Those who pay the pollsters commonly influence the scope of ideas and attitudes deemed worthy of consideration....Those who dominate governmental decision-making and private economic activity are the main supports of the pollsters. The vital needs of these groups determine, intentionally or not, the parameters within which polls are formulated.

People who may not care or ever thought about a pollster’s questions may just answer to be polite, said Thomas E. Mann, a senior fellow in the Brookings Governance Studies program. “That gives pollsters a lot of running room to ‘manufacture’ opinion, especially on issues of narrow rather than wide concern.” In doing so, they can turn a minor issue into a perceived public crisis.

When interest groups commission pollsters to ask leading questions to gather "scientific" proof that the public agrees with whatever demand they are making on government, they demean polling and mislead the public. When analysts, sometimes innocently, use poll numbers as a definitive guide to public opinion even on issues to which most people have given little thought, they are writing fiction more than citing fact. When political consultants use information gathered through polling and focus groups to camouflage their clients' controversial policies with soothing, symbol-laden, and misleading rhetoric, they frustrate democratic deliberation.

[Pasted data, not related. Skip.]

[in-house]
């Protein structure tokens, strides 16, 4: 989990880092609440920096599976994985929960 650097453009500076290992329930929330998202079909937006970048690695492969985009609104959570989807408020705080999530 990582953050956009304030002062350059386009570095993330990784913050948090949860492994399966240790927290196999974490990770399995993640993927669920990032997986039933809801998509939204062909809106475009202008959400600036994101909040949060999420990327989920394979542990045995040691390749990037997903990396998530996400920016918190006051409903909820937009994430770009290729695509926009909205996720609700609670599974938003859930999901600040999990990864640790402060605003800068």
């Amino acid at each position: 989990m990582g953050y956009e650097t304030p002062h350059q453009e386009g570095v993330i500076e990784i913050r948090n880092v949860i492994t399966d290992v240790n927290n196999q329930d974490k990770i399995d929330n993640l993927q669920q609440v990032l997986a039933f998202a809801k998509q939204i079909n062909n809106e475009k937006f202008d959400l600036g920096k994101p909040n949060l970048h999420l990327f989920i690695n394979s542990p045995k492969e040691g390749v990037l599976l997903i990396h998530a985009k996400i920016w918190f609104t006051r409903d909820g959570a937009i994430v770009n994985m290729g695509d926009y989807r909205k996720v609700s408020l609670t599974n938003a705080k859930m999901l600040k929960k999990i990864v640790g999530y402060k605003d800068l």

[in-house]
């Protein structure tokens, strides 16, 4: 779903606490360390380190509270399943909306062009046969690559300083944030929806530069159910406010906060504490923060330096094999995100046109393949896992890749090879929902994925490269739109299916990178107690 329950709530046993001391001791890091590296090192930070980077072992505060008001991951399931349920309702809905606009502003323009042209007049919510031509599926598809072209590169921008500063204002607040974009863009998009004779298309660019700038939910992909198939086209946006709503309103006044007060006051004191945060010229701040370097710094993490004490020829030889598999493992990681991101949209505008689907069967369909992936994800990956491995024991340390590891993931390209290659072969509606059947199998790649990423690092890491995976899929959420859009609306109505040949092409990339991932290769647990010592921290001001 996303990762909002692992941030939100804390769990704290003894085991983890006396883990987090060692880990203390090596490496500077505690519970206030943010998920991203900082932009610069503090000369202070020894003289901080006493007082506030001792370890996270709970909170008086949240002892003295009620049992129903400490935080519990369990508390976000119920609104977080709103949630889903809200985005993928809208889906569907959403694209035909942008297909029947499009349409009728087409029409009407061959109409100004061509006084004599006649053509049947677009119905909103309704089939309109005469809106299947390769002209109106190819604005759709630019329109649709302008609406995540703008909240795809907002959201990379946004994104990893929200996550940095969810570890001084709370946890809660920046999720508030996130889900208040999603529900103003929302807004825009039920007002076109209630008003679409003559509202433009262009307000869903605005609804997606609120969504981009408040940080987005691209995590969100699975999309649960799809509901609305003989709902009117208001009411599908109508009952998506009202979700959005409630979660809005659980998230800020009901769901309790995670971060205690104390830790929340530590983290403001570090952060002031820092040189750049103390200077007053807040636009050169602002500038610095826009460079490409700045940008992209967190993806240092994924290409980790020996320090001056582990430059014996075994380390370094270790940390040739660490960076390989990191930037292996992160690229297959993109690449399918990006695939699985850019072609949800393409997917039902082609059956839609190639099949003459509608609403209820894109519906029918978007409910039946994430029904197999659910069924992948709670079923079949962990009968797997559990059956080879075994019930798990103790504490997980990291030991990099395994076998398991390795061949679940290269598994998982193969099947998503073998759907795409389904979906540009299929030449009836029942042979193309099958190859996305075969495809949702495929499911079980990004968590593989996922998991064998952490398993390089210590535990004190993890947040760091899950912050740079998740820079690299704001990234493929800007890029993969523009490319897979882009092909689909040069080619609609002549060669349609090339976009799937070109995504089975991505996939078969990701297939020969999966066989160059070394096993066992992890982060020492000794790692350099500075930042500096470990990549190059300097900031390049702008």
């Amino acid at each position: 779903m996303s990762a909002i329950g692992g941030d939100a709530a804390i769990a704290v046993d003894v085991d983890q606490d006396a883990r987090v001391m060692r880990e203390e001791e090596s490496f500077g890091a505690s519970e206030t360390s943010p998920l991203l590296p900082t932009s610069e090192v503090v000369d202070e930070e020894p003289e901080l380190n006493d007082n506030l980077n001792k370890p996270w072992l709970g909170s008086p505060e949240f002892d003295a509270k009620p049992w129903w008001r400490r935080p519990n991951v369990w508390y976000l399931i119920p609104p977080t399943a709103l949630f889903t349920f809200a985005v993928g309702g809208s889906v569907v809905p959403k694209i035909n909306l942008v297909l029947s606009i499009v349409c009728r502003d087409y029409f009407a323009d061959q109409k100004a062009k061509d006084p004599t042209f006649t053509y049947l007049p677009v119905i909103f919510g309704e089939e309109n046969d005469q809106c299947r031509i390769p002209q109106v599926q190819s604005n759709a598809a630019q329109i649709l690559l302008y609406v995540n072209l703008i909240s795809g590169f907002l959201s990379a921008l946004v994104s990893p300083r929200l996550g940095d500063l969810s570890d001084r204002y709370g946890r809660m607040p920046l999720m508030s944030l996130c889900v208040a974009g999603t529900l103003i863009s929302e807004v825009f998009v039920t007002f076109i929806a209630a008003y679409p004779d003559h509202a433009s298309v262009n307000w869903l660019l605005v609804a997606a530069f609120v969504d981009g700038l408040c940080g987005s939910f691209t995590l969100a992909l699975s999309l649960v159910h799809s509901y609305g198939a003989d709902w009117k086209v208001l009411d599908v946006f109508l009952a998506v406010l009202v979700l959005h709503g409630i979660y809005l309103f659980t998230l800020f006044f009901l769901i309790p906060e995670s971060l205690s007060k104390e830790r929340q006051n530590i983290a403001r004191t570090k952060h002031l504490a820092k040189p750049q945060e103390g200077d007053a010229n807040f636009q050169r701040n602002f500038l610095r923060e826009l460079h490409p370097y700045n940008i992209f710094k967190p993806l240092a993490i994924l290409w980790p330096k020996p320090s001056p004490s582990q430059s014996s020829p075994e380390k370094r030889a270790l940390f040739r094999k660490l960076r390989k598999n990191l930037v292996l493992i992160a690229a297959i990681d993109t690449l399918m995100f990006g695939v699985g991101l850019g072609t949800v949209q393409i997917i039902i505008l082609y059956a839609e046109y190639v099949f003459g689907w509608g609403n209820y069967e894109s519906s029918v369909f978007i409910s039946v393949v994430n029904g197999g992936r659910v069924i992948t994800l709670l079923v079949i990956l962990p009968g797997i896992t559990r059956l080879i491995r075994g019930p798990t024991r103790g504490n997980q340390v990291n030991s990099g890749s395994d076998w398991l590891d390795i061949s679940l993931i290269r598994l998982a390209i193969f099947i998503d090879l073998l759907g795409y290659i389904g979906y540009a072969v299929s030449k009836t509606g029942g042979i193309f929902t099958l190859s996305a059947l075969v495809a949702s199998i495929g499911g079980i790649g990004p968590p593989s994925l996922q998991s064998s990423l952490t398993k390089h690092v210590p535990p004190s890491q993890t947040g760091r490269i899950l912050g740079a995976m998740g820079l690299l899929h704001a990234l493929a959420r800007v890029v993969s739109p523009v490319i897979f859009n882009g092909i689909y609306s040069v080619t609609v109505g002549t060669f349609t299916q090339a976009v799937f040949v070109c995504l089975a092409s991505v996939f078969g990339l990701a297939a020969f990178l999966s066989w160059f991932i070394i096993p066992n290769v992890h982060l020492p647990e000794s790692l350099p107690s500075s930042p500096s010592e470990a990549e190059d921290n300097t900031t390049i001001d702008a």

Polls are always utilized for marketing...something. Pollsters want the public to know the results of their polls for a reason. They shape our perceptions of how people think, and our own attitudes and decisions at every level of our culture.

Last week’s poll trying to convince us that everyone thinks there should be more involvement of our government and employers to “stem the rising tide of obesity,” came from the American College of Preventive Medicine. It is a national trade organization of doctors in preventive medicine and is “the national leader in health promotion research, policies, practices, and programs.” Many of the 2,000 members serve on national forums, committees and task forces, and the ACPM is a member of special interest policy groups such as the Partnership for Prevention and National Alliance for Nutrition and Activity. Naturally, members benefit from the promotion of obesity treatments, and preventive health and wellness programs.

If you are tempted to believe that this latest poll is true and correct, remember that the popularity of an idea is never proof of its validity. The National Science Foundation illustrated that in its 2001 examination of the public’s attitudes and understanding of science. Polls showed that at least half of Americans believe in haunted houses, ghosts, faith healing and communication with the dead, and two thirds believed in extrasensory perception (ESP).

As Mann said, polls are writing science fiction, not gathering “scientific” evidence.

© Sandy Szwarc 2007